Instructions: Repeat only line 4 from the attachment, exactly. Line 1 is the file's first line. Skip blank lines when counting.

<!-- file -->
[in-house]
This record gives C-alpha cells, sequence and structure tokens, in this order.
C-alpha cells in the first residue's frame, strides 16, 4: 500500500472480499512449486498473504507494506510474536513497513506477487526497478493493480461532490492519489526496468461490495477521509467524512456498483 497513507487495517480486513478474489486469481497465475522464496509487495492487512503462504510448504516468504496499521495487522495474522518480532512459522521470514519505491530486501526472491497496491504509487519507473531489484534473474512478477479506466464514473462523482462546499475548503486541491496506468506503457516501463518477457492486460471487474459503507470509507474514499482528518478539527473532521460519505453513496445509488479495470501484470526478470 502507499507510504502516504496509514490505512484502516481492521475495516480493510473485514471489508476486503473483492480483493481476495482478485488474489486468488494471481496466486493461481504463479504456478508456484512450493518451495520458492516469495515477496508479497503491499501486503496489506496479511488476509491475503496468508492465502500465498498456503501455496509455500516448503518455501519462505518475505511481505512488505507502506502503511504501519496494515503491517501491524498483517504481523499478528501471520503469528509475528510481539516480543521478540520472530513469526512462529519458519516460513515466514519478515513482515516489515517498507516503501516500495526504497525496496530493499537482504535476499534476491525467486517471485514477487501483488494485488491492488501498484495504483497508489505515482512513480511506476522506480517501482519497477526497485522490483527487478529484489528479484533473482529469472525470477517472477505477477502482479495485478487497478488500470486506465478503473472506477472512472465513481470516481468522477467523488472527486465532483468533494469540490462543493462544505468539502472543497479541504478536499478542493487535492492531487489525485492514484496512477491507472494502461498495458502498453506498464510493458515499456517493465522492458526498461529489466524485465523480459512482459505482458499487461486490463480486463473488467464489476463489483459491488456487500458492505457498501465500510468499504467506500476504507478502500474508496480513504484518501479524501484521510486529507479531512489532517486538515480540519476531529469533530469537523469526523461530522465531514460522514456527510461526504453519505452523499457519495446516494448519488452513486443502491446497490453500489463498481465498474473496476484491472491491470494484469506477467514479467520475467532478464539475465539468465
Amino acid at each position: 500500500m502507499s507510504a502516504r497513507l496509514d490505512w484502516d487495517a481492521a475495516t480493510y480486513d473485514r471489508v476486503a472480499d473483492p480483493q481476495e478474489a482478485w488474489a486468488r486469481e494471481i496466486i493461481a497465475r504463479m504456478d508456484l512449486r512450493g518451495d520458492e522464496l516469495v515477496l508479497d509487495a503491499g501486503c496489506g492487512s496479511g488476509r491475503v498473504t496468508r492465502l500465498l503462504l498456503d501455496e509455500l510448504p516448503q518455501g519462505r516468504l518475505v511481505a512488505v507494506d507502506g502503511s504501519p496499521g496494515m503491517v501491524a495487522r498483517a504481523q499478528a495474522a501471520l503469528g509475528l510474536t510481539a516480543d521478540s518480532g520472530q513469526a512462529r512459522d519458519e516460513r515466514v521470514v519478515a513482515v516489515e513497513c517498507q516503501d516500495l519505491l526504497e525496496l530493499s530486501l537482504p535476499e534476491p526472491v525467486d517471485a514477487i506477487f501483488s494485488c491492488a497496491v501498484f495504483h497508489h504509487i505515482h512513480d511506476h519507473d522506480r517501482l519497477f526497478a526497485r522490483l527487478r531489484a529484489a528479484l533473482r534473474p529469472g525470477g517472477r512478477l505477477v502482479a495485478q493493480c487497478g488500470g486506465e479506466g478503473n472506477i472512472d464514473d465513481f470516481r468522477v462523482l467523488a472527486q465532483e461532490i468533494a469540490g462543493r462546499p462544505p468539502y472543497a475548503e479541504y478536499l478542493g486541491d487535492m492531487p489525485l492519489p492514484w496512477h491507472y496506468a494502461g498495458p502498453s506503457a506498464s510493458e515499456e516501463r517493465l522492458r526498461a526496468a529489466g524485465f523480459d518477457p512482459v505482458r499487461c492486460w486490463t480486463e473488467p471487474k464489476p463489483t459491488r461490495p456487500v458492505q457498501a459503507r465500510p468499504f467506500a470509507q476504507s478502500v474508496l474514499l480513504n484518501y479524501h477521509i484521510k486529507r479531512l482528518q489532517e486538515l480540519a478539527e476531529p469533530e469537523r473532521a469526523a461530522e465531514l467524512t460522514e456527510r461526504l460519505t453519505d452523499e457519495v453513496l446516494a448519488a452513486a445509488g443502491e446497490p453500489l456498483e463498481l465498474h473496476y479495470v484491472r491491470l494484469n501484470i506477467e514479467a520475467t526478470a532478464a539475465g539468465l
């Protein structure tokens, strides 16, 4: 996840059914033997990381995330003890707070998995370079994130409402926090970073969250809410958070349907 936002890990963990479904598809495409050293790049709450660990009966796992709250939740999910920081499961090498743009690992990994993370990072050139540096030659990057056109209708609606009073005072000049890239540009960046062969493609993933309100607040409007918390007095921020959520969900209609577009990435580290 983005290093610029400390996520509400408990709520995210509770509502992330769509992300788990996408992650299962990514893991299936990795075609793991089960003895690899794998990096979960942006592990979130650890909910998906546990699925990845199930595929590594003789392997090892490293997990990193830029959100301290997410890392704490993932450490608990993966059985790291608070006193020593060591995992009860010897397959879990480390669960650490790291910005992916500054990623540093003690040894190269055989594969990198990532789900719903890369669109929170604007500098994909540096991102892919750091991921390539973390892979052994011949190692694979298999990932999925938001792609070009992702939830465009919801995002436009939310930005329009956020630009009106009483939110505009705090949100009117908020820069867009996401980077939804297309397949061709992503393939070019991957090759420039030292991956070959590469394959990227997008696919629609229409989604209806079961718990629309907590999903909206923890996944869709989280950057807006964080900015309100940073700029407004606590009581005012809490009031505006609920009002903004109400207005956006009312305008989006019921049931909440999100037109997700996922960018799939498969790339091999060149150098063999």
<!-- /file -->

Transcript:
Amino acid at each position: 500500500m502507499s507510504a502516504r497513507l496509514d490505512w484502516d487495517a481492521a475495516t480493510y480486513d473485514r471489508v476486503a472480499d473483492p480483493q481476495e478474489a482478485w488474489a486468488r486469481e494471481i496466486i493461481a497465475r504463479m504456478d508456484l512449486r512450493g518451495d520458492e522464496l516469495v515477496l508479497d509487495a503491499g501486503c496489506g492487512s496479511g488476509r491475503v498473504t496468508r492465502l500465498l503462504l498456503d501455496e509455500l510448504p516448503q518455501g519462505r516468504l518475505v511481505a512488505v507494506d507502506g502503511s504501519p496499521g496494515m503491517v501491524a495487522r498483517a504481523q499478528a495474522a501471520l503469528g509475528l510474536t510481539a516480543d521478540s518480532g520472530q513469526a512462529r512459522d519458519e516460513r515466514v521470514v519478515a513482515v516489515e513497513c517498507q516503501d516500495l519505491l526504497e525496496l530493499s530486501l537482504p535476499e534476491p526472491v525467486d517471485a514477487i506477487f501483488s494485488c491492488a497496491v501498484f495504483h497508489h504509487i505515482h512513480d511506476h519507473d522506480r517501482l519497477f526497478a526497485r522490483l527487478r531489484a529484489a528479484l533473482r534473474p529469472g525470477g517472477r512478477l505477477v502482479a495485478q493493480c487497478g488500470g486506465e479506466g478503473n472506477i472512472d464514473d465513481f470516481r468522477v462523482l467523488a472527486q465532483e461532490i468533494a469540490g462543493r462546499p462544505p468539502y472543497a475548503e479541504y478536499l478542493g486541491d487535492m492531487p489525485l492519489p492514484w496512477h491507472y496506468a494502461g498495458p502498453s506503457a506498464s510493458e515499456e516501463r517493465l522492458r526498461a526496468a529489466g524485465f523480459d518477457p512482459v505482458r499487461c492486460w486490463t480486463e473488467p471487474k464489476p463489483t459491488r461490495p456487500v458492505q457498501a459503507r465500510p468499504f467506500a470509507q476504507s478502500v474508496l474514499l480513504n484518501y479524501h477521509i484521510k486529507r479531512l482528518q489532517e486538515l480540519a478539527e476531529p469533530e469537523r473532521a469526523a461530522e465531514l467524512t460522514e456527510r461526504l460519505t453519505d452523499e457519495v453513496l446516494a448519488a452513486a445509488g443502491e446497490p453500489l456498483e463498481l465498474h473496476y479495470v484491472r491491470l494484469n501484470i506477467e514479467a520475467t526478470a532478464a539475465g539468465l